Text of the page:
LTC Lakin’s change of counsel

Despite the political rhetoric LTC Lakin’s case has given us a number of teaching moments or opportunity to refresh on some basic practice principles.

1.  Can LTC Lakin change lawyers at this stage.  The answer in this case is probably yes.  Although technically Mr. Jensen should submit a motion to be released and the new counsel file a notice of appearance.

2.  Can LTC Lakin’s get a delay in the trial.  Trial is currently set to begin 3 November 2010.  The current docket is dated 6 October 2010.  There is some question whether or not Neal Puckett or his other counsel are available because of the Wuterich trial ongoing.  Also, there would be an issue of giving them an opportunity to prepare for trial.  The answer to a continuance request in this case is probably yes, unless the prosecution can show an extraordinary adverse effect on their case by a delay.

These are not new issues.  I’ve taken over from other civilian lawyers three times in the last two years, and like my colleagues have needed to ask for a delay when coming into the case after it is already underway.  Usually that’s not been a problem.

I think United States v. Weisbeck, 50 M.J. 461 (C.A.A.F. 1999) would be a useful starting point.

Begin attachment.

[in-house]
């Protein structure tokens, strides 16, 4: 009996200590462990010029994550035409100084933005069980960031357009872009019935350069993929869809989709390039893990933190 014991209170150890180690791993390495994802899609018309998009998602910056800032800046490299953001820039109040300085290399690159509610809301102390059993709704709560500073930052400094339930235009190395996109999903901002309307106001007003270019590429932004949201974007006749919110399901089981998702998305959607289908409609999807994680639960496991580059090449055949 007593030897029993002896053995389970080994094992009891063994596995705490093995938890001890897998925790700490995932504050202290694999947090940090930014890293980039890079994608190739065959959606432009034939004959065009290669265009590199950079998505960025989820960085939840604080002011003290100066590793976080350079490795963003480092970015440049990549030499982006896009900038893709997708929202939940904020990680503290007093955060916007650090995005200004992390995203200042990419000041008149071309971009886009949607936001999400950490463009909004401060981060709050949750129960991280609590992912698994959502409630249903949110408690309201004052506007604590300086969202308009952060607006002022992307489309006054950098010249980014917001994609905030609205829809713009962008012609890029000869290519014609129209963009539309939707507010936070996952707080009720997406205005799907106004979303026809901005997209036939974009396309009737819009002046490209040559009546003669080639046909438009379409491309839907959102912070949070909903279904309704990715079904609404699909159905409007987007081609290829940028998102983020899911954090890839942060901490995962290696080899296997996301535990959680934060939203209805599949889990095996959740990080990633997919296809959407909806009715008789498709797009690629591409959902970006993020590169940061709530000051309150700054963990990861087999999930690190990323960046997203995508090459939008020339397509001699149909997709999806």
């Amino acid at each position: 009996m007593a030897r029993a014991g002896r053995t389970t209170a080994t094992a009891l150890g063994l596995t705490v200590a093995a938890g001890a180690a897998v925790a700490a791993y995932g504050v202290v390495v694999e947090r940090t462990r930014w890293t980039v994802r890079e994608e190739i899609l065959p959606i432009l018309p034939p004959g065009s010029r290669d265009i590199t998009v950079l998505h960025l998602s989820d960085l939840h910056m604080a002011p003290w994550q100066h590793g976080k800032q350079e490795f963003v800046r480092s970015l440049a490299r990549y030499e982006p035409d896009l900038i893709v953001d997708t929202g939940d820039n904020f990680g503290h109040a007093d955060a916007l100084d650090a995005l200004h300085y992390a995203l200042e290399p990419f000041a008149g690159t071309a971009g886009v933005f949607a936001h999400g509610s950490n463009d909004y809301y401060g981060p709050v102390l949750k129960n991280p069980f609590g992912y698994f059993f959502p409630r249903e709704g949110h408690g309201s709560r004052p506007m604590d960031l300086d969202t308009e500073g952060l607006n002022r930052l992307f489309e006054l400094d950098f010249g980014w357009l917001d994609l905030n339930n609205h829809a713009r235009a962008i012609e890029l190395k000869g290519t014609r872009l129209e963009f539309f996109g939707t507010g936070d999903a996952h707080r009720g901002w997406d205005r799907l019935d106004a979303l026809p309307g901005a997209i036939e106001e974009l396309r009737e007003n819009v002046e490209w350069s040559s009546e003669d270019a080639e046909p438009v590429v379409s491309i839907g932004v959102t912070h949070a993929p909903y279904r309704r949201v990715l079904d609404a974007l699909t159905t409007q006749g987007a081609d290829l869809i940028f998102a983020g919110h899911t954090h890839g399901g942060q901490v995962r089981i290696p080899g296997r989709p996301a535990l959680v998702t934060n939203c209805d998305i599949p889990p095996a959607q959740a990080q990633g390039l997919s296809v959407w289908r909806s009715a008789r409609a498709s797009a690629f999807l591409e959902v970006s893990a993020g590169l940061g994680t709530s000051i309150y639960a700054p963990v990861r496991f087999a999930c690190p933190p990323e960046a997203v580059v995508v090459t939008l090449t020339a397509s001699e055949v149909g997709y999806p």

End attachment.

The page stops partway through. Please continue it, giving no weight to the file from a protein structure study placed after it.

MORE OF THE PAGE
In United States v. Weisbeck the court set forth several factors:  "surprise, nature of any evidence involved, timeliness of the request, substitute testimony or evidence, availability of witness or evidence requested, length of continuance, prejudice to opponent, moving party received prior continuances, good faith of moving party, use of reasonable diligence by moving party, possible impact on verdict, and prior notice."  See United States v. Miller, 47 M.J. 352, 358 (C.A.A.F. 1997).

The question would be a military judge displaying an inelastic attitude in rescheduling a trial.  There certainly have been cases where a judge has denied a delay because of a change in counsel or change in civilian counsel.  And most of those decisions have been affirmed on appeal.  However, see United States v. Wiest, 59 M.J. 276 (C.A.A.F. 2004), in which the court found error in denying a continuance.

My sense though is that Judge Lind will give the new defense counsel a onefer.  But for a potential resolution involving another hi-vis civilian attorney (John Galligan, MAJ Hasan’s counsel) see United States v. Lucero, ARMY 20020869, 2007 CCA LEXIS 616 (A. Ct. Crim. App. September 17, 2007), aff’d 67 M.J. 8 (C.A.A.F. 2008), cert. denied __ U.S. ___ , 129 S. Ct. 749 (2008).

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